‘Humans of New York’ in Motion


Courtesy of Brandon Stanton

Brandon Stanton, the man behind the portraits on Humans of New York, is setting his sights on turning HONY into a docuseries.

Ryan Mikel, Entertainment Editor

Meet Brandon Stanton — a local New York-based photographer — who, by 2013, was listed in Time Magazine’s “30 Under 30” and, by 2017, runs the successful “Humans of New York” (HONY) photoblog. Featuring more than 10,000 intimate interviews with accompanying portraits of random New York street-goers since the blog’s 2010 inception, Stanton’s “Humans of New York” has amassed a following of 7 million and 18 million followers on Instagram and Facebook, respectively. In 2013, Stanton released a book adaption that spent 31 weeks on the New York Times Bestseller list. This fall, HONY is getting yet another adaptation: Stanton’s passion project is getting its own docuseries.

The docuseries, dating back to pre-production in 2013, is a culmination of more than 400 days of lming and an upwards of 1,200 interviews.

It will be presented in 12 half-hour weekly segments on Facebook’s newest subsidiary, Watch on Facebook — a Netflix-like streaming service where, like everyday Facebook livestreams, viewers can comment and react in real-time. Oscar-nominated producer Julie Goldman, the woman behind critically acclaimed documentaries “Weiner” and “Life, Animated,” will serve as executive producer. Immediately struck by Stanton’s mine of pains- taking testimonial of the everyday New Yorker, Motto Pictures — Goldman’s production company — will produce the HONY docuseries.

The docuseries was announced on Facebook at the tail end of August, with a 90-second trailer and personal statement from Stanton, himself.

The trailer begins with one of Stanton’s thousands of documented street testimonials — an older gentleman with a Dumbledore-like beard and wisdom — conveying the message: “Stories are what women tell their children and what, eventually, their children tell to their children. And the first stories told are how to be human.” Clips of a myriad of colors, cultures and creeds soon follow whilst more testimonials of love, loss and life overlap against such tableaus as a daughter embracing her mother in Central Park, two Middle-Eastern women laughing in a marketplace, and a male dancer leaping in front of the Lincoln Center fountain. At the clip’s end, we are revisited by the aforementioned gentleman, stating “one thing you take with you when you leave is your story.”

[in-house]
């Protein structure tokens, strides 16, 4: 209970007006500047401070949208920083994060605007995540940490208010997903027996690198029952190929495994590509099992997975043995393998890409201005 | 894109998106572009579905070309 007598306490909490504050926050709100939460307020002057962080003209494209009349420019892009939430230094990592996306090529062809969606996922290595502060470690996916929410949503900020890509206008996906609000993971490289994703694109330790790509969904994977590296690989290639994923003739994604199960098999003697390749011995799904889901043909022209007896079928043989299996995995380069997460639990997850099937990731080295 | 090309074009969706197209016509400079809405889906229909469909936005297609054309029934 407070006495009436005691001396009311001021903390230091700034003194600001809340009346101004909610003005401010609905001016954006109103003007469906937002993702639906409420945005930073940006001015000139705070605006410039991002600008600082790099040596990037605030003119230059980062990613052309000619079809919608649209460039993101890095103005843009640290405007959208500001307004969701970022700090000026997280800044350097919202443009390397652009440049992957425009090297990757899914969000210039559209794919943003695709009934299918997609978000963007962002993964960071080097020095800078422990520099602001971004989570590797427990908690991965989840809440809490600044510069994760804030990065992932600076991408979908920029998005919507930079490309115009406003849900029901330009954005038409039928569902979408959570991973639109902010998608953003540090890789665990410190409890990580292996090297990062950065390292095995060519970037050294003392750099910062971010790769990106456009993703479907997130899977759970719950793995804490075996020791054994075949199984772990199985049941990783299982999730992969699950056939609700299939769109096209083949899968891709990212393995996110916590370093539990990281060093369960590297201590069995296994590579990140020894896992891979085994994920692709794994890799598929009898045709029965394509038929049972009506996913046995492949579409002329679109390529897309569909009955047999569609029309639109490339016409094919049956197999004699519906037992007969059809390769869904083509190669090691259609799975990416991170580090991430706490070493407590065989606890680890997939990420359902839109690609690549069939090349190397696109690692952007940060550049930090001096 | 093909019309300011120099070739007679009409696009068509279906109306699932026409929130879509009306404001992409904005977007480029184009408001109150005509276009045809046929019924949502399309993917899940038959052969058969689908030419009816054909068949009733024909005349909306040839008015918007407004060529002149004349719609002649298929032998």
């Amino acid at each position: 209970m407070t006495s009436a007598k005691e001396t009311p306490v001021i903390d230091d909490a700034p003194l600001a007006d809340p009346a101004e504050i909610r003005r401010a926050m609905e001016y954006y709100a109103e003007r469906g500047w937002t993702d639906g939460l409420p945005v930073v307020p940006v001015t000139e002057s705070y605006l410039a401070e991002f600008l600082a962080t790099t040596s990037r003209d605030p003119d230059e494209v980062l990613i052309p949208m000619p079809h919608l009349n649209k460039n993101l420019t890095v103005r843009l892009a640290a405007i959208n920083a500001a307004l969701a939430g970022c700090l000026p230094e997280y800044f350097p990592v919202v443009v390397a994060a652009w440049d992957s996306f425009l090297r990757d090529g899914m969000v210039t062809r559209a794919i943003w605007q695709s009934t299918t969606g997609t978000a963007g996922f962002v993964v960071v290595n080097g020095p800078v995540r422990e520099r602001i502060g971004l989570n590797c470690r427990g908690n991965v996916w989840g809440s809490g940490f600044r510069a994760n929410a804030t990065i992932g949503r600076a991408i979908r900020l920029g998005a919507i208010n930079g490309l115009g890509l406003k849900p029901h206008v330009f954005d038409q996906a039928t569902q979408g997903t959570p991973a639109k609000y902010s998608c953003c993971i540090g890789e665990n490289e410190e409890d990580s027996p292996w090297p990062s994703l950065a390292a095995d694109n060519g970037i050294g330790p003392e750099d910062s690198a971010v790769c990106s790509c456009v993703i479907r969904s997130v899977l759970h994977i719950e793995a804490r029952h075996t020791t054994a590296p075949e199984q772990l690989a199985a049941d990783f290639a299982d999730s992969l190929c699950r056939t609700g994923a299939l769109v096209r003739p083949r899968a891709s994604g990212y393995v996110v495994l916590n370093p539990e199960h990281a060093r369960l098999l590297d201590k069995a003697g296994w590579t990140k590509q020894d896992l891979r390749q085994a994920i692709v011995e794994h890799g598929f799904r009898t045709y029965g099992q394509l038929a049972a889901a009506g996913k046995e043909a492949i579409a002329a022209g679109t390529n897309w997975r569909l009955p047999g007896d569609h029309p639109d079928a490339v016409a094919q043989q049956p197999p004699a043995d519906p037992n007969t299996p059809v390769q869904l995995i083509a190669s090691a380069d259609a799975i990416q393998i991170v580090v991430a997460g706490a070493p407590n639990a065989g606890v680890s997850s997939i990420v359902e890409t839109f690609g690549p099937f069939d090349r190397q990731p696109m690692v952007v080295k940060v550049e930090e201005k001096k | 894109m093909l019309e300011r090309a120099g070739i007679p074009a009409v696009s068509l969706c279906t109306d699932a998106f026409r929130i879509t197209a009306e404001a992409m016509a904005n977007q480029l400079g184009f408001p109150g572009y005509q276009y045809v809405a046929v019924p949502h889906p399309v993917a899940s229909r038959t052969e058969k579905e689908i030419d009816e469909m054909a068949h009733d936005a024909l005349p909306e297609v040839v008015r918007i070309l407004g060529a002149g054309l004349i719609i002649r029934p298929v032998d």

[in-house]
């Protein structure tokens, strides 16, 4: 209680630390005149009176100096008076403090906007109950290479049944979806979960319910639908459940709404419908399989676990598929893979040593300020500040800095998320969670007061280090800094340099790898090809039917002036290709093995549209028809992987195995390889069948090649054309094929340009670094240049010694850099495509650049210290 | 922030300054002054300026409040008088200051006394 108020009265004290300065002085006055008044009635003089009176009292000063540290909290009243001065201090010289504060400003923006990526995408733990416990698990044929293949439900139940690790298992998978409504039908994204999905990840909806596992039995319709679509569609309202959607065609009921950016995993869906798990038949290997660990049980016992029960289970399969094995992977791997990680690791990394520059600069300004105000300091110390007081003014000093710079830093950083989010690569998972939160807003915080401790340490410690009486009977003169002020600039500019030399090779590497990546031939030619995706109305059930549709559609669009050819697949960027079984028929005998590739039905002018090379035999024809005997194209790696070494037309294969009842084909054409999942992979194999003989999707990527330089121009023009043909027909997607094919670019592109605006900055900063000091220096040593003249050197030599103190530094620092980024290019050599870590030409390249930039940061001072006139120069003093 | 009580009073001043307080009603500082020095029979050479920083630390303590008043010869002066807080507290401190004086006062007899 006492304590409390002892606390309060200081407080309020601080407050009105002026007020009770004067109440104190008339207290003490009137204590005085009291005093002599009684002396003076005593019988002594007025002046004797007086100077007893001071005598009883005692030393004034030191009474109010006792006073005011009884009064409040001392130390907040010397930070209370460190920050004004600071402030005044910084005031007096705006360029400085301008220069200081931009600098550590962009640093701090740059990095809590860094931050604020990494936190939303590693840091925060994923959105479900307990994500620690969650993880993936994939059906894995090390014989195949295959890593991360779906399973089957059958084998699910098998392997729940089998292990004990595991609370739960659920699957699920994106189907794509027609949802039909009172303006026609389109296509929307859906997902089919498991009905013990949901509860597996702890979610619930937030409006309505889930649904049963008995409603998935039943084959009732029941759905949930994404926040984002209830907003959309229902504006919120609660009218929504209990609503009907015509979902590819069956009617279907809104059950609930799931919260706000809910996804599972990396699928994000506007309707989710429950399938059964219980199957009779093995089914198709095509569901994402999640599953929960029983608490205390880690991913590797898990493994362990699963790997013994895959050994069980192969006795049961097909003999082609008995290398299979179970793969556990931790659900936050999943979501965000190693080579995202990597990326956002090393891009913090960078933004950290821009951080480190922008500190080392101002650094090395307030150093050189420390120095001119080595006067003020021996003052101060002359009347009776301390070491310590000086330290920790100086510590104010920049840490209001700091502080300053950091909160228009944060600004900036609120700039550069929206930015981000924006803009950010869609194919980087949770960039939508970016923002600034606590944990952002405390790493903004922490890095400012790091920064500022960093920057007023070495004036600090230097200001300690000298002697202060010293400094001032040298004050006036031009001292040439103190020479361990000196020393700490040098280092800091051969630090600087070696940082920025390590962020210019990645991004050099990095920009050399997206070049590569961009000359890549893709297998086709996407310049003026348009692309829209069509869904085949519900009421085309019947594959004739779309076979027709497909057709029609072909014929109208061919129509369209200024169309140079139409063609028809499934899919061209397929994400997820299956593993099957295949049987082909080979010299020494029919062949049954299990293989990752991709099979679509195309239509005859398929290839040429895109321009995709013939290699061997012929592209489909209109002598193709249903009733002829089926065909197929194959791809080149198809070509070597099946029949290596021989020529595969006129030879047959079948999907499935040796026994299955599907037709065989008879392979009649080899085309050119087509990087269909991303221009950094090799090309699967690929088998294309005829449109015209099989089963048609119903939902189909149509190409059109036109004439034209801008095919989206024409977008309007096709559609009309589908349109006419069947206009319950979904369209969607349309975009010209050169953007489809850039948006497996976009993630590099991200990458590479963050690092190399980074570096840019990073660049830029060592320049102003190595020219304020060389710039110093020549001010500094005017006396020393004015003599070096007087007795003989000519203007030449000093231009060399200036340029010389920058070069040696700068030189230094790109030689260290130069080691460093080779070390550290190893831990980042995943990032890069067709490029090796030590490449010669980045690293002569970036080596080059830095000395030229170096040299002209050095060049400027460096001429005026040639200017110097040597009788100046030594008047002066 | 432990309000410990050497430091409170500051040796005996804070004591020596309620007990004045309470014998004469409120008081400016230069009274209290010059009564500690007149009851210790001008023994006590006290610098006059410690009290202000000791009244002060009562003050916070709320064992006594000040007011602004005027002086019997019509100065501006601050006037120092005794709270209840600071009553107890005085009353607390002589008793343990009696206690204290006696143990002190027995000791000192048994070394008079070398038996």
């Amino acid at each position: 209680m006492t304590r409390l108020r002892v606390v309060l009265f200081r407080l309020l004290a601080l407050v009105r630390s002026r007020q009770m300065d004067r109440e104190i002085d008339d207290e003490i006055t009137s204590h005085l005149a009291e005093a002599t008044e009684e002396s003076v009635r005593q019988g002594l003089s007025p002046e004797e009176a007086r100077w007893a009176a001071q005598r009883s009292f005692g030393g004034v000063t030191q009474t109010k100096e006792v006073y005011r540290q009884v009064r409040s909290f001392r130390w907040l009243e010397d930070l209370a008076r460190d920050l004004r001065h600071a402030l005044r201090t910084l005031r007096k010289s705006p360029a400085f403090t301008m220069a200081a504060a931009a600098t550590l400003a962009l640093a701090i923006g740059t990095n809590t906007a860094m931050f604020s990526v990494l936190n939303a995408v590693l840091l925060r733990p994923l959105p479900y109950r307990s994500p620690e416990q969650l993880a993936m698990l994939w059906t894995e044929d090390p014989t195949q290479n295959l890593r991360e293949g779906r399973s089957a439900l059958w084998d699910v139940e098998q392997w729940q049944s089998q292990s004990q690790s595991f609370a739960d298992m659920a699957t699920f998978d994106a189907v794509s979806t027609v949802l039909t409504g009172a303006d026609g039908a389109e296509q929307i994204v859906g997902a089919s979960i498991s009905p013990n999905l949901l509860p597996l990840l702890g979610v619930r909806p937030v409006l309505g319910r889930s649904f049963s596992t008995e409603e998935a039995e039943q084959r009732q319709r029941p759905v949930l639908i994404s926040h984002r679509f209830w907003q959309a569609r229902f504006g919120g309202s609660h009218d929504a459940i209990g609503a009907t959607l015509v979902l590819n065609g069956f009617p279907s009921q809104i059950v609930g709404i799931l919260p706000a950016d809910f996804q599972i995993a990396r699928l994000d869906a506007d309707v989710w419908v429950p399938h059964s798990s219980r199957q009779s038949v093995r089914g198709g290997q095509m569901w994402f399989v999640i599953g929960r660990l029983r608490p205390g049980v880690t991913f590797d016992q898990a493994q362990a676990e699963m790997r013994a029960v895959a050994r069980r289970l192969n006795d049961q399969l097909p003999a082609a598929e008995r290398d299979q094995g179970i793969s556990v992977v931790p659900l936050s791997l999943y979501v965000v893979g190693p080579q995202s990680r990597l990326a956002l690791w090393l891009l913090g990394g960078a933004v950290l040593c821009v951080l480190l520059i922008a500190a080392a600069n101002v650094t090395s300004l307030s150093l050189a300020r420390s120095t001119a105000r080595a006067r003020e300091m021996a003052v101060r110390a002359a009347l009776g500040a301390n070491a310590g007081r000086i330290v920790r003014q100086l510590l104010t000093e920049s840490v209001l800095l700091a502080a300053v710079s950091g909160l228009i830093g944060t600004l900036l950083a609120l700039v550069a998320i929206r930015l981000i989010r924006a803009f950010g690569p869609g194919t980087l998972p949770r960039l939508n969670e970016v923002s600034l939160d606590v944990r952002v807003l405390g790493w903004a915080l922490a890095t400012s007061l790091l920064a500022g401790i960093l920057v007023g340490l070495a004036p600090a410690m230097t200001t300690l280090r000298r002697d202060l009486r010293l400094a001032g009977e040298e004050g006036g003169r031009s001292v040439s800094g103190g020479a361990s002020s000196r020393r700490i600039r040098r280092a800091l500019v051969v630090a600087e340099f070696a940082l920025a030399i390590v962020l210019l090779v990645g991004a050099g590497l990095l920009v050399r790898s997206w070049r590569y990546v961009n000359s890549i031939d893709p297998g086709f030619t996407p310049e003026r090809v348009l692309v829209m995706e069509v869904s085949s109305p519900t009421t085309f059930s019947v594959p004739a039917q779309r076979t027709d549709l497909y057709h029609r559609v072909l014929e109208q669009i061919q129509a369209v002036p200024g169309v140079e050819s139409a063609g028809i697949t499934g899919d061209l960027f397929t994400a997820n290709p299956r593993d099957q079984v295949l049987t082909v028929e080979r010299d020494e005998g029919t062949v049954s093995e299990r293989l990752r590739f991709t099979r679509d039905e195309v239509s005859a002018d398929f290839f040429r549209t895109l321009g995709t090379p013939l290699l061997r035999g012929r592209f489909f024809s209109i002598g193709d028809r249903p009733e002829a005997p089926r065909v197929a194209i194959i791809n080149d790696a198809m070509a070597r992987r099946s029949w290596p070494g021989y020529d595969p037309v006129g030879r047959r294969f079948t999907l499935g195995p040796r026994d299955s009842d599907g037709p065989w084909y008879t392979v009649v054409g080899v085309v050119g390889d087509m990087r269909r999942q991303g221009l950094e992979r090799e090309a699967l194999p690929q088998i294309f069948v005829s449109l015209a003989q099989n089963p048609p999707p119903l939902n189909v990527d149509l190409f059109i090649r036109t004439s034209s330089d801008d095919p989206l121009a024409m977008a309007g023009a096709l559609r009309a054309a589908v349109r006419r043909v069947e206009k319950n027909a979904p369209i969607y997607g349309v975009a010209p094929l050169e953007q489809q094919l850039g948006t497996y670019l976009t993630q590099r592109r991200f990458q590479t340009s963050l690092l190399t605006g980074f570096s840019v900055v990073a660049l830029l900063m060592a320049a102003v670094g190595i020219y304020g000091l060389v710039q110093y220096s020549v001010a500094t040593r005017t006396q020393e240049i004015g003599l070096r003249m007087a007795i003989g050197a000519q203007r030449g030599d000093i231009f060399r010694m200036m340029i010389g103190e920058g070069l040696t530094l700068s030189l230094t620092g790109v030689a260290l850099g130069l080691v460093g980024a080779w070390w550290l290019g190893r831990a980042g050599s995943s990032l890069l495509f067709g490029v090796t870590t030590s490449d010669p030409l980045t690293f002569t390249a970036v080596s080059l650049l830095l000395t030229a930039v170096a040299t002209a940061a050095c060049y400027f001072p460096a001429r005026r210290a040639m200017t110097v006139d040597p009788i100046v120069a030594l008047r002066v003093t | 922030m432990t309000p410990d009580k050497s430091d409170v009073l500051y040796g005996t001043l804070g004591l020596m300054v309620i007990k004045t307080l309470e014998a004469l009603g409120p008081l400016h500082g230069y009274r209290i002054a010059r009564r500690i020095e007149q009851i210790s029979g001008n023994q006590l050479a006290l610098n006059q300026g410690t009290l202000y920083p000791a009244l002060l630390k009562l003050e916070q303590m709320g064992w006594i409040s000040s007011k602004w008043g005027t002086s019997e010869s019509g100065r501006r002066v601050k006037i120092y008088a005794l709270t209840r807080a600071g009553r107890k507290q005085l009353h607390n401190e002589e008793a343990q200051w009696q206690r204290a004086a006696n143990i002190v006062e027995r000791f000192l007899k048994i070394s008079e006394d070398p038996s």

“Early on, I realized that video would add a deeper layer to Humans of New York,” Stanton said. “At the heart of all these posts are the conversations themselves… And I always do my best to recreate the experience through photos and words. But I always knew that video would provide the closest thing to actually being there.”

Catch Brandon Stanton, “Humans of New York” and its 1,200 stars at next week’s Tuesday, Sept. 5th premiere on Watch on Facebook.

A version of this article appeared in the Tuesday, Sept. 5 print edition. Email Ryan Mikel at [email protected].